For whom the cell tolls

I've answered the call of the chattering classes -- and have no regrets.


Garrison Keillor
August 4, 2005 3:34AM (UTC)

Don't ask me why, I bought a deluxe cellphone that can send text messages and take photographs and video. It also may be used to dial phone numbers and talk to people. It does everything except trim your ear hair and maybe it can do that and I just haven't figured out how. It plays Puccini's "O Mio Babbino Caro" when somebody calls me, which gives each call special beauty and poignancy, and I carry it with me wherever I go and phone in updates on my progress: I'M AT THE GROCERY -- YOU CAN'T HEAR ME? -- THAT'S ODD. YOU'RE COMING IN LOUD AND CLEAR. I'LL TRY YOU LATER ON MY WAY HOME.

Lindbergh flew the Atlantic with no radio and nobody knew where he was until some fishermen saw his plane off the Irish coast, but I maintain constant contact as I roam the produce section shopping for honeydew melons. I used to feel superior to cellphone people and now I am one. And now a soprano is singing Puccini, and it is my wife wondering about my plans for the day. I am fond of this little gizmo. Some people consider it an intrusion and goody for them, but I grew up in the sticks and know how oppressive silence can be and I am not romantic about isolation. I remember those flinty old guys in small-town cafes who wouldn't give you the time of day and I don't miss them at all. I miss my aunts. I think my aunts would've loved cellphones.

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A few weeks ago I was at the airport at 1 a.m. and got in a crowd of 30 Hmong people waiting at the foot of the escalator for somebody to arrive. They were in a high state of excitation, chirping away, their chatter like bird song, and it reminded me how good it felt long ago coming home from six months in Europe and walking through a crowd at the airport and hearing 40 conversations at once, a shower of American voices. After six months of trying to remember verb declensions, the sheer pleasure of friendly meaningless chatter.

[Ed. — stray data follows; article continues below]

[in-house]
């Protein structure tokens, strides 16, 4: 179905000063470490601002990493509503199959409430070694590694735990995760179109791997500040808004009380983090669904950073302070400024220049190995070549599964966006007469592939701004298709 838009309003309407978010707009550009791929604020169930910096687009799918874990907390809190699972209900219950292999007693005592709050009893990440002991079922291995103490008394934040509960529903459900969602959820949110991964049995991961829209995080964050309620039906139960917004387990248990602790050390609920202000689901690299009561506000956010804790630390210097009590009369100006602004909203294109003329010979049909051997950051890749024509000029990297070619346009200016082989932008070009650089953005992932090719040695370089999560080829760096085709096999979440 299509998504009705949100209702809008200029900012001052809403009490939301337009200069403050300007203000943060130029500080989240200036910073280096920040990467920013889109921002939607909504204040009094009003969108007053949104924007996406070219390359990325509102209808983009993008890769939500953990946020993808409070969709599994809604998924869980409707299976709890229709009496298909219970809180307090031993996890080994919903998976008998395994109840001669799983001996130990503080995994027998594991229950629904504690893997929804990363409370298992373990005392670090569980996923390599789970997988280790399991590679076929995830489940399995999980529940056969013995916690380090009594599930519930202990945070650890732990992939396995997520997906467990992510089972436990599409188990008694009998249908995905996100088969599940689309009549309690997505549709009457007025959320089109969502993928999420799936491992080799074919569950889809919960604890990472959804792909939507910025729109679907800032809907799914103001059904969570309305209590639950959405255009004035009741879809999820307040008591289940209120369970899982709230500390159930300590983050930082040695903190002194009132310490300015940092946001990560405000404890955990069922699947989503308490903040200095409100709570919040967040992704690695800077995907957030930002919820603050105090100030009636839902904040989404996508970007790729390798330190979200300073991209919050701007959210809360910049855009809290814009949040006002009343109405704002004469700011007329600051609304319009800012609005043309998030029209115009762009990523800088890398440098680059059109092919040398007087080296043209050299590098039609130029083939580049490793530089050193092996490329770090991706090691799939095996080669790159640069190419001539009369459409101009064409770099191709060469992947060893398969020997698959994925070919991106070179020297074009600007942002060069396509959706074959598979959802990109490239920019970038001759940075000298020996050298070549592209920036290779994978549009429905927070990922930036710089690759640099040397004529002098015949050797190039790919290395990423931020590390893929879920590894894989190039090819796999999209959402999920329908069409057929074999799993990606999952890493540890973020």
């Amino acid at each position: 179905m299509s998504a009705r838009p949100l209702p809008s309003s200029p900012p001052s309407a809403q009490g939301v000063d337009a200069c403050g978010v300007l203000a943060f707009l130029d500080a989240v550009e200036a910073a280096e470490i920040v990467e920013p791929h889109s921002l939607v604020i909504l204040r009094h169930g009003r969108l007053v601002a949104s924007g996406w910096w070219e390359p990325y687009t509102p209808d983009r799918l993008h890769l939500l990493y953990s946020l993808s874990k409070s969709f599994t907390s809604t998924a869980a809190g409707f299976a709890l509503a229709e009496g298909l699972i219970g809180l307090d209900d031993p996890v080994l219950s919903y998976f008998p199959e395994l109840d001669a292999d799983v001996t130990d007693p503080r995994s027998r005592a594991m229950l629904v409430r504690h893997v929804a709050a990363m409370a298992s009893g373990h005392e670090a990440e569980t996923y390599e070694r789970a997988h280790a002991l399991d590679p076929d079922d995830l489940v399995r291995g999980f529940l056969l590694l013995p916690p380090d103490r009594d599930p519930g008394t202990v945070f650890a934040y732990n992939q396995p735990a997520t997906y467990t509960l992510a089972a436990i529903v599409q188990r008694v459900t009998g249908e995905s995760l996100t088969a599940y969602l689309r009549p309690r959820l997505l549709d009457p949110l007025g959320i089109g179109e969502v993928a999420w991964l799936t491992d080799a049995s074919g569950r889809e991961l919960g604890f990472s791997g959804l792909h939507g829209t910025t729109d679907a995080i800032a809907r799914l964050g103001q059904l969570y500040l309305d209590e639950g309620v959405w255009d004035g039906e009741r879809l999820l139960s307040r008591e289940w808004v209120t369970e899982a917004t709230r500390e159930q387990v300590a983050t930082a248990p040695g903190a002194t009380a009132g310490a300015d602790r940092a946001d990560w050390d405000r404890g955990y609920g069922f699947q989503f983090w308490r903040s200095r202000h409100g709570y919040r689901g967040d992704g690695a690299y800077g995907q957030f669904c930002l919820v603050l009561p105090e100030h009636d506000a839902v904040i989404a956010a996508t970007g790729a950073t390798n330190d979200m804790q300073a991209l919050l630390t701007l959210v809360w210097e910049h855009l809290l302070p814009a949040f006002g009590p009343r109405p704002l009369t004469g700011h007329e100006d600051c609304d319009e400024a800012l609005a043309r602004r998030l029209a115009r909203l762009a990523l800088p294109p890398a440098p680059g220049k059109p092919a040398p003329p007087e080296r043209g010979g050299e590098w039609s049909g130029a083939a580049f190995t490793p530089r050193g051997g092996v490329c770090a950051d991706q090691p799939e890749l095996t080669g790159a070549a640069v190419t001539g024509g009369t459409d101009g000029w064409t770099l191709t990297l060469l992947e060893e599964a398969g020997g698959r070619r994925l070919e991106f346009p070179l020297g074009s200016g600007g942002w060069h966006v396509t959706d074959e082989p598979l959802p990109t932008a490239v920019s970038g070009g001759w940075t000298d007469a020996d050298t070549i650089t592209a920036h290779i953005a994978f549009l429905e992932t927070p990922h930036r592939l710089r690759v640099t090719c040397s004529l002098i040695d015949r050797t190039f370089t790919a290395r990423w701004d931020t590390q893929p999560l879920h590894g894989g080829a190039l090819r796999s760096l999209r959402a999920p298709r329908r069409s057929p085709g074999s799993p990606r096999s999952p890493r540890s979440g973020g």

For years I've told stories on the radio and eventually I started to meet men and women who had grown up listening to me and whose parents had taped my stories and played them to their children at night to put them to sleep -- and it worked. It took me a while to appreciate this, but now I do. People like to be talked to. It has nothing to do with literary merit; it's about vowels. This is what our women wanted when they said, "Why don't you ever talk to me?" We imagined that they wanted us to talk about the future of higher education, so we sat and thought long thoughts, but really they only wanted some clucking and chittering, a few caws. This is what cellphones are for, to honk into and declare our position and reaffirm loyalty.

When I was in college, the smart people were going into engineering, which had solid long-term prospects, and only we dweezils majored in English, and look what happened: Engineers are being laid off, America is losing its capacity to manufacture things (my phone was made in China, of course), but every day we turn out trillions of words about ourselves, bloggers blogging, floods of memoir, daydreaming, carpet chewing, and when eventually the Chinese repo men come to collect on our debt, they will find a nation of highly articulate self-aware people who can't change an oil filter but maintain wonderful Web sites. A nation of English majors.

I woke up this morning with the blues and felt like laying my head on some lonesome railroad line and let that 8:19 ease my troubled mind. But the 8:19 doesn't run anymore, so instead I lay my head against a cellphone and talked to Mona and we chatted about the old days, back when there were cabooses and hitchhikers and front porches and cars had engines you could tinker with and the songs on the radio were songs we loved to sing and men wore hats and looked classy in them and people were less snobby because they'd been through the Depression and gradually I felt reassured about my place in the natural order, like a goose in the left wing of a V hearing my fellows honking fore and aft as we skim over the treetops, flapping with one wing, holding a cellphone with the other.

© 2005 By Garrison Keillor. All rights reserved. Distributed by Tribune Media Services Inc.


Garrison Keillor

Garrison Keillor is the author of the Lake Wobegon novel "Liberty" (Viking) and the creator and host of the nationally syndicated radio show "A Prairie Home Companion," broadcast on more than 500 public radio stations nationwide. For more columns by Keillor, visit his column archive.

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